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 ResearchResearch AreasImmunology and Innate DefensesRussell     September 19, 2014  

Immunology and Innate Defenses

MICHAEL W. RUSSELL, PhD personal profile

Secretory and circulating IgA antibodies, mucosal immune response against bacterial infections, and new approaches to mucosal vaccine development

We have developed a genetic strategy for coupling protein antigen segments to the exceptionally immunogenic but non-toxic B subunit of cholera toxin (CTB) to make chimeric mucosal immunogens.  Of particular interest is the location and type of antigen-presenting cells targeted by mucosal administration of these immunogens, and the mechanisms by which they elicit mucosal immune responses.  Potential applications include vaccines against dental caries and periodontal disease, and also genital tract infections.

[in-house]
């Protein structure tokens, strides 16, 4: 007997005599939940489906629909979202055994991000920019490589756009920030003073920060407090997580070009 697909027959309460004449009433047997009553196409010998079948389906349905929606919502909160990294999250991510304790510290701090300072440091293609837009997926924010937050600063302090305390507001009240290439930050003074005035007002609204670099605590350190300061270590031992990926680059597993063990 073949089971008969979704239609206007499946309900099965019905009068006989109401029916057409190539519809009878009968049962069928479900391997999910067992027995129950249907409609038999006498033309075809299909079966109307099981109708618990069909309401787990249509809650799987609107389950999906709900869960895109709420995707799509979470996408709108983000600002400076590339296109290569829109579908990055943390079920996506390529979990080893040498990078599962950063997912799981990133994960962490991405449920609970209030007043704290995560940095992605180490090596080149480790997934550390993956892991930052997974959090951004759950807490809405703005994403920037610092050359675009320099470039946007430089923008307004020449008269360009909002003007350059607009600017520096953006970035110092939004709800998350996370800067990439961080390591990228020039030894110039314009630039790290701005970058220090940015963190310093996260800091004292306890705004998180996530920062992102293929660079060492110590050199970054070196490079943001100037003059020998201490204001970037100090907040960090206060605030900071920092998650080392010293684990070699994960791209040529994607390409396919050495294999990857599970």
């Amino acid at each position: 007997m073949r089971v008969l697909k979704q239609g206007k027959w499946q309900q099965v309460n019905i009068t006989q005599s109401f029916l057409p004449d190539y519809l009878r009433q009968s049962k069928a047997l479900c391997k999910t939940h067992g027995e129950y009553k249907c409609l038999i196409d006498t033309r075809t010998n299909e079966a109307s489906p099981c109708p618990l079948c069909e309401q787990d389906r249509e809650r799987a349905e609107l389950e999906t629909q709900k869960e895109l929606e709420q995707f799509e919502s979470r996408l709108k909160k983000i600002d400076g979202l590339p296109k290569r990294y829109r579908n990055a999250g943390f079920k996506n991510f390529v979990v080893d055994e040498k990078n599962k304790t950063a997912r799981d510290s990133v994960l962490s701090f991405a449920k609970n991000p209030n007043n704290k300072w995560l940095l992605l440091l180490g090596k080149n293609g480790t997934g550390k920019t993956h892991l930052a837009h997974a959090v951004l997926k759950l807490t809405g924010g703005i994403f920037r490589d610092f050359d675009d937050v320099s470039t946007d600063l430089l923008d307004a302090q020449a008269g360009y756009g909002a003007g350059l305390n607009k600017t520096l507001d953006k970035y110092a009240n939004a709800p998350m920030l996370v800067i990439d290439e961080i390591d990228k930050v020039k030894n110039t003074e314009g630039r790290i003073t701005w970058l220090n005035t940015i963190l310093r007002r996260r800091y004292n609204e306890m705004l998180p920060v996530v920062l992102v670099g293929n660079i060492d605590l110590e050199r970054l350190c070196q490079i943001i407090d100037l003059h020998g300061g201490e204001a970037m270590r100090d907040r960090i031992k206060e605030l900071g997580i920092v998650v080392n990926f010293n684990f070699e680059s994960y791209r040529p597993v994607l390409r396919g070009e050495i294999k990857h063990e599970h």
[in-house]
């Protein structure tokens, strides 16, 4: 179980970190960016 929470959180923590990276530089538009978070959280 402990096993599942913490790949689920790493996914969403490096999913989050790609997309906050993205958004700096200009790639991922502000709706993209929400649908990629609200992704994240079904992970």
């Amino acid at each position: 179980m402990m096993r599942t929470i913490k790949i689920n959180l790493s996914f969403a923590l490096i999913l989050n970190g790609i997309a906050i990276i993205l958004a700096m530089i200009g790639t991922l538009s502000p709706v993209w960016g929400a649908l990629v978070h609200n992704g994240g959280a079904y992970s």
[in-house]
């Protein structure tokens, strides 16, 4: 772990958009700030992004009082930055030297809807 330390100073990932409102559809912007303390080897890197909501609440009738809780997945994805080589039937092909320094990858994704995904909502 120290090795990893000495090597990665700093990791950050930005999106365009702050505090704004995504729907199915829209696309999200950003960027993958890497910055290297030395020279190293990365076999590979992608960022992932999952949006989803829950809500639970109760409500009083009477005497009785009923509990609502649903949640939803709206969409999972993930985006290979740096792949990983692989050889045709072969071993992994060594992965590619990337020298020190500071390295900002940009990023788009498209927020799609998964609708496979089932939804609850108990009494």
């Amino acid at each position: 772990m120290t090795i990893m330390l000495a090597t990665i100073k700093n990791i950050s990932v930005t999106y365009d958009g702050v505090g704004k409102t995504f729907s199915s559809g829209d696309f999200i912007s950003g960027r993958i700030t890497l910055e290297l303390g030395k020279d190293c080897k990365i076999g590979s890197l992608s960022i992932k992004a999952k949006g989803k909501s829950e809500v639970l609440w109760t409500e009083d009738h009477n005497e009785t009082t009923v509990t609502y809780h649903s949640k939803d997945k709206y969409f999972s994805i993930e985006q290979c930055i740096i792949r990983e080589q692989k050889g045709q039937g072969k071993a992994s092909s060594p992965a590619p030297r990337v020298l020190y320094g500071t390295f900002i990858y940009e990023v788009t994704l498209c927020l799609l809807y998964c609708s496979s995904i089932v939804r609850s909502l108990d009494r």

We have shown that IgA antibodies are essentially anti-inflammatory by interfering with complement activation.  Consequently we have hypothesized that circulating IgA ameliorates collateral damage to tissues arising from the activities of antibody-mediated defense mechanisms.  Periodontal disease is an inflammatory condition in which such effects might be relevant, and investigation of this should reveal novel aspects of IgA function as well as suggest some new approaches to the treatment of this disease.